Student Spotlight: Seong-Min Pak

Sophia Kim , Staff Writer

Binging on Korean dramas may be a hobby for many Diamond Bar High School students, but it usually isn’t a career option that many have thought about. Recent DBHS transfer student  senior Seong-Min Pak was a rising actor in Korea before moving to America last year.

Born in Korea, Pak watched Korean dramas all his life and realized he wanted to become an actor when he was in elementary school. His mother supported him in his dream, and soon enrolled him in an acting academy to help him start his career.

After years of training, Pak earned a spot on “Unkind Ladies,” taking the role of a cook’s disciple. The story focuses on three generations of women who establish a cooking school to escape financial problems. He appeared in a kitchen scene of the drama, cooking with the other disciples. Although he didn’t have a main role in the drama, he did have some lines, and his  character has reappeared throughout the show. The drama aired in May 2015 on the Korean national broadcast channel, KBS.

In addition, Pak landed a role as an extra in the movie “Veteran,” in which he was filmed riding in a car.

“One time, when I was on my way to my academy, a girl asked me for my autograph, which was cool,” he said.

On set, he met some famous actors and actresses, including  Park Bogum, Suh Kang Joon, and Chae Shi-Rah. Although seeing them on set was exciting, he always had to stay professional and never asked for their autograph.

During filming, the hardest part for Pak was being patient on set. Every scene had to be cut and redone several times if it wasn’t perfect, and while some were as short as five to ten minutes, others took about thirty minutes to film.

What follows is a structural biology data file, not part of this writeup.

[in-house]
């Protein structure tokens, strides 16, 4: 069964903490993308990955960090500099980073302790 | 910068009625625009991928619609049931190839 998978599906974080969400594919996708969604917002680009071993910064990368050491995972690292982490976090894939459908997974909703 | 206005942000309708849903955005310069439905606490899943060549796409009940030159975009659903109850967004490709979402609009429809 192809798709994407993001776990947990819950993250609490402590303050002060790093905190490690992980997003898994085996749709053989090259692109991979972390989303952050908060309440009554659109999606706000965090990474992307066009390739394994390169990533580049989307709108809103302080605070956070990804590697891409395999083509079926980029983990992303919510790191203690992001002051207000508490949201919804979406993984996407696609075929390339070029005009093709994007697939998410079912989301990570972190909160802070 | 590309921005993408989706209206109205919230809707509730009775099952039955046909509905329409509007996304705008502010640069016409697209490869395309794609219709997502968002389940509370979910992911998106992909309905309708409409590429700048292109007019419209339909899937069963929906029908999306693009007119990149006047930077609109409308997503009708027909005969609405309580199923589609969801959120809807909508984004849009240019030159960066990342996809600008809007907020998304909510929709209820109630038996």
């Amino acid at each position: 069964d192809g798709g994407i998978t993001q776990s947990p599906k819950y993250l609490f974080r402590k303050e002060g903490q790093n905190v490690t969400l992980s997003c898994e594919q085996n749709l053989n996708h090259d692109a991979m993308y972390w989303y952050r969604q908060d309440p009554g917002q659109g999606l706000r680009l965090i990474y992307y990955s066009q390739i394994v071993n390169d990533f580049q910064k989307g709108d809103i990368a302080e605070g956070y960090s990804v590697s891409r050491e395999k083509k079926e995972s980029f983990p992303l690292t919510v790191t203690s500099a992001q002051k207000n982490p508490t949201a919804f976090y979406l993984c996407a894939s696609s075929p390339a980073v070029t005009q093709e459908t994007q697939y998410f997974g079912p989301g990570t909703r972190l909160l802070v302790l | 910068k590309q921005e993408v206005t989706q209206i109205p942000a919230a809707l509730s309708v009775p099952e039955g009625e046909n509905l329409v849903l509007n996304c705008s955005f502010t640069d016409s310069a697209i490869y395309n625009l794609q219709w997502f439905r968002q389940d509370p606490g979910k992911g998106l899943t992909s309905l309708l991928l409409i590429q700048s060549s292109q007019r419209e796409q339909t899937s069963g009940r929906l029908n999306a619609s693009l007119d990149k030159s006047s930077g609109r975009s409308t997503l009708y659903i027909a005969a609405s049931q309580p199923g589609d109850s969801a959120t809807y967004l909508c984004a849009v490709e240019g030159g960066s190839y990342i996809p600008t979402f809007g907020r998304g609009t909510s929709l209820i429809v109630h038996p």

In Korea, Pak attended Sung-Ill High School, where he took acting as an elective there. Along with school, he was enrolled in an acting academy called ENT training center. He trained at the academy for four years before receiving casting calls for dramas. Although his mother supported him in his decision, Pak had to work part-time at Pizza Hut to pay for his expenses for the academy during high school.

“It was hard acting, working, and studying together,” he said.

Twice a week, Pak went to the academy center after school to practice his acting. Students there would receive scripts, and act out a character given to them. On his fifth year of training, he was finally able to compete for roles in different dramas and movies. With over 30  students competing for one role in the drama, it was tough to land even a small role. Despite the odds, Pak was able to stand out from the rest, and landed roles in “Unkind Ladies” and “Veteran.”

With his move from Korea to America for his father’s business, Pak had a lot to give up. He had to say goodbye to his friends, house, and most importantly, his acting career. Pak says he plans on attending college in America, but hopes to eventually move back to Korea to continue his acting career.

“If I continue to live in America, acting may be a bit hard to pursue,” he said.